Self-styled ‘new generation’ payday lender Cashfloat – a trading style of Western Circle Limited – has issued the results of its recent research, which reveals some stark truths about who the typical payday loan borrower is, suggests that the public’s knowledge of payday loans and their regulation remains limited, and shines some light on the practices of some of the less scrupulous lenders.
The firm’s findings include:
• Only 34% of respondents were clear as to the difference between a lender and a credit broker
• 15% were unaware of the lending caps that payday lenders are subject to, and believed that they could charge whatever they liked in interest and fees. Only 30% were aware of the specific rule prohibiting lenders from asking borrowers to repay more than the amount they have borrowed. Cashfloat suggests less reputable lenders could use consumers’ lack of knowledge in this area to their own advantage
• 71% of payday loan applicants were not in a marriage or civil partnership, possibly indicating that finances can become more stretched where there is only one breadwinner
• More than 10% of applications were from people working in the health and social care sectors, suggesting that this is a profession where employees are particularly struggling to manage their finances
• 18% of people with disabilities have resorted to payday loans and other arrangements that meet the Financial Conduct Authority’s definition of ‘high cost credit’, compared to just 5% of the non-disabled population
• 14% of respondents incorrectly believed security was required for a payday loan
• Around a quarter of people did not know what the abbreviation APR stood for (it’s Annual Percentage Rate, and allows consumers to compare the overall costs of borrowing, including all fees to be charged)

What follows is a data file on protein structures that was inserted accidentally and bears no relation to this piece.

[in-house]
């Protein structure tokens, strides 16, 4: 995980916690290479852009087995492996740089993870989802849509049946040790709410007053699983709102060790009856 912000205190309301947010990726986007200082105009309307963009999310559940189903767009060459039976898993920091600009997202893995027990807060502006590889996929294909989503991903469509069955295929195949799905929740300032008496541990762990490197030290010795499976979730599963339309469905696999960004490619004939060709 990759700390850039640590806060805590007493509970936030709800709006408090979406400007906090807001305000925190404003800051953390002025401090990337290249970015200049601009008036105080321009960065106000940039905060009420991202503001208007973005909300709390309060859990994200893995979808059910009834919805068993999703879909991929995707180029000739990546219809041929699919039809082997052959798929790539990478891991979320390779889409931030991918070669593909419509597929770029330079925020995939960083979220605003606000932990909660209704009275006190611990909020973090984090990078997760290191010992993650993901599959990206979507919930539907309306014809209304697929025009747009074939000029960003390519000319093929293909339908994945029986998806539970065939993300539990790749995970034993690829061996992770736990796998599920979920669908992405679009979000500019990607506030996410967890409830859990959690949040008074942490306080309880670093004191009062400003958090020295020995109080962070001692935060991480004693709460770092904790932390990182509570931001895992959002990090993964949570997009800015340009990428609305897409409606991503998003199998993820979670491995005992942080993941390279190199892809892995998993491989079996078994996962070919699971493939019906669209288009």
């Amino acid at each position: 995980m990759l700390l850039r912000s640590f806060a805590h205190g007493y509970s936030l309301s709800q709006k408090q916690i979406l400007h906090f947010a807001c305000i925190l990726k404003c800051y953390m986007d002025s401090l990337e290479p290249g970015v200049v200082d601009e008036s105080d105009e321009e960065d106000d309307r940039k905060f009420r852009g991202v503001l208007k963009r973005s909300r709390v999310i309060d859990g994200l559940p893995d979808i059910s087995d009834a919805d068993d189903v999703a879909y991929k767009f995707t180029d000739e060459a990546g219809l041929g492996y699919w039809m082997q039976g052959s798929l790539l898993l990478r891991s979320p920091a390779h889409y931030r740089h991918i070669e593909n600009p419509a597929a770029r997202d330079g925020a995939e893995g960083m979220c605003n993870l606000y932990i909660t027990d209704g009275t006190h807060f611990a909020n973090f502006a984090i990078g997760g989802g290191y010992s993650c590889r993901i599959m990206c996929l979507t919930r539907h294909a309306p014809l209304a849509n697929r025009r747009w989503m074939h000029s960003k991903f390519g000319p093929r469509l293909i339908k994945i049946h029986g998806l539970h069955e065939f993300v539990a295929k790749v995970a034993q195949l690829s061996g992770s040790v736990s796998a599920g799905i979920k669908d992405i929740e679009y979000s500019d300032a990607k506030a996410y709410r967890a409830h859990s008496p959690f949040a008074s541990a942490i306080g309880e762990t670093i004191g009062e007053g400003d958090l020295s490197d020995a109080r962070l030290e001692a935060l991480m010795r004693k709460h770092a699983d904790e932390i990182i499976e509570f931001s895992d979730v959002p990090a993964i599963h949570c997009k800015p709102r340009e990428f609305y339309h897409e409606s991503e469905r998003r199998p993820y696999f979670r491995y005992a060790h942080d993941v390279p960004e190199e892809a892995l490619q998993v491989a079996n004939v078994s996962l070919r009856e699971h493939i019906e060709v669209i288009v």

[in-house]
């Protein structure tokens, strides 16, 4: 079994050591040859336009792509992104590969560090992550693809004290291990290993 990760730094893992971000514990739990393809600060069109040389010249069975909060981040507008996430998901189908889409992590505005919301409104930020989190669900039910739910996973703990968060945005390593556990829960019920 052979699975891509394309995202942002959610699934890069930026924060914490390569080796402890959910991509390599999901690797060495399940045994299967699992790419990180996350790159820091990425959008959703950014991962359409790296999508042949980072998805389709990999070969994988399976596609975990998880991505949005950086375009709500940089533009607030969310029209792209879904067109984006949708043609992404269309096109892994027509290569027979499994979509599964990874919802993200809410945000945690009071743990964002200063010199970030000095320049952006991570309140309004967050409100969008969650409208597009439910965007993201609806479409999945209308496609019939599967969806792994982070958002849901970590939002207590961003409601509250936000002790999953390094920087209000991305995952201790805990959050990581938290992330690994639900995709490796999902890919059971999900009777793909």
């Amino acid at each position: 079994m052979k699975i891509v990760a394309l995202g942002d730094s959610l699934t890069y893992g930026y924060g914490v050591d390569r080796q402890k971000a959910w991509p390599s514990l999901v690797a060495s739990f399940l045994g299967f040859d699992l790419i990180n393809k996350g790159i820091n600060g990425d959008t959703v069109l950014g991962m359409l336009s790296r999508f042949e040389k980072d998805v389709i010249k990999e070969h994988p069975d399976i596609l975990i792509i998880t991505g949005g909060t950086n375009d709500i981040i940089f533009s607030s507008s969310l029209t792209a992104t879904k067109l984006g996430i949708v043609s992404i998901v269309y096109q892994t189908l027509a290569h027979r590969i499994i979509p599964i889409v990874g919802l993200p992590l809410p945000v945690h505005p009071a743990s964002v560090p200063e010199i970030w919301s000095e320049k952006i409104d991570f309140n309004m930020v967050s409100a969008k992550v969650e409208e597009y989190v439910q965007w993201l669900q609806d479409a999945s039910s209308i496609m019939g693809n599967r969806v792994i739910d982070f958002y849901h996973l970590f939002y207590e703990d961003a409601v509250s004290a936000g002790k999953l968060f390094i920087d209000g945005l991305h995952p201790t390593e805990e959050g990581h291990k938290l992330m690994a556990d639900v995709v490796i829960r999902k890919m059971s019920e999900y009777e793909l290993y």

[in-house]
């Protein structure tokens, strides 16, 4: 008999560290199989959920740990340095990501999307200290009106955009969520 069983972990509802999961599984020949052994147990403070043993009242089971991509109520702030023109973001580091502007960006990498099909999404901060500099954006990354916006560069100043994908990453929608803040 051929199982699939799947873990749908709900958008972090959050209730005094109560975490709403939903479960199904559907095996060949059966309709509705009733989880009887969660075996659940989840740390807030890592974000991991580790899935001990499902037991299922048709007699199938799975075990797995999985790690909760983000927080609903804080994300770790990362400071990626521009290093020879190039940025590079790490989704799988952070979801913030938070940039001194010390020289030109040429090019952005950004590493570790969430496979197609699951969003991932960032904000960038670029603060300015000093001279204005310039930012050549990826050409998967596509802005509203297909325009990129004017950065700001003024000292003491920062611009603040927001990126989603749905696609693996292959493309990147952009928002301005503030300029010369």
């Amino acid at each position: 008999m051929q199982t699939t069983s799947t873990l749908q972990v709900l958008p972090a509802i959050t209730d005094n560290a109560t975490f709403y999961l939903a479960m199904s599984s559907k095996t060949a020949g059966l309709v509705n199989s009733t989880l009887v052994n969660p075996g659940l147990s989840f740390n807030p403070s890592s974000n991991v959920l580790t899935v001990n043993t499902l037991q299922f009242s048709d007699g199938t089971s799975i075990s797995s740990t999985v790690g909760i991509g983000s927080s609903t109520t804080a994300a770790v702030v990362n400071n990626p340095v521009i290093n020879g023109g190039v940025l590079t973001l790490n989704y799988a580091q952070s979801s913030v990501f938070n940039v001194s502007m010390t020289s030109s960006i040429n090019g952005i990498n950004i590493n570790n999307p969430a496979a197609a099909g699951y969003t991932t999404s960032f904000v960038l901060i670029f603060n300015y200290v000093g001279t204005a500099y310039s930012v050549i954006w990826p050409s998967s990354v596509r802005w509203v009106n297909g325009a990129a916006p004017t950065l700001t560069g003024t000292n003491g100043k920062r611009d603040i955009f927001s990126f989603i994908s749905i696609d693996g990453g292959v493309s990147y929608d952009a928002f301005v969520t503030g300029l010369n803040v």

• Average debt per person in the UK rose by more than £1000 in the 12 months to September 2016. Total personal debt in the UK has now topped £1.5 trillion
• 4% of pension pots had more than 10% of their value withdrawn in 2016, suggesting that some older people are withdrawing more than they ideally should in order to address short-term financial difficulty
The firm’s news post regarding the survey comments:
“We were pleasantly surprised at how many people responded [top the survey], but when we looked at the results… well, we were shocked, to say the least. People just didn’t know the basics about payday loans. Even worse, many were people who were looking at our website and considering whether to take a loan or not didn’t know how to identify safe and responsible lenders. That got us thinking…. If the UK public don’t know the basics about payday loans, we had better do something about it.“
Cashfloat’s website says:
“Our goal is to redefine the payday loan industry with fundamentally good morals.”
The news section of its website celebrates the fact that the number of complaints about the firm made to the Financial Ombudsman Service (FOS) during the first six months of 2016 was lower than in the second half of 2015. This is despite the overall number of payday loan complaints to the FOS more than tripling over the same period. Cashfloat also had less than 40% of its complaints upheld by the FOS, compared to 53% for the sector as a whole.
The information shown in this article was correct at the time of publication. Articles are not routinely reviewed and as such are not updated. Please be aware the facts, circumstances or legal position may change after publication of the article.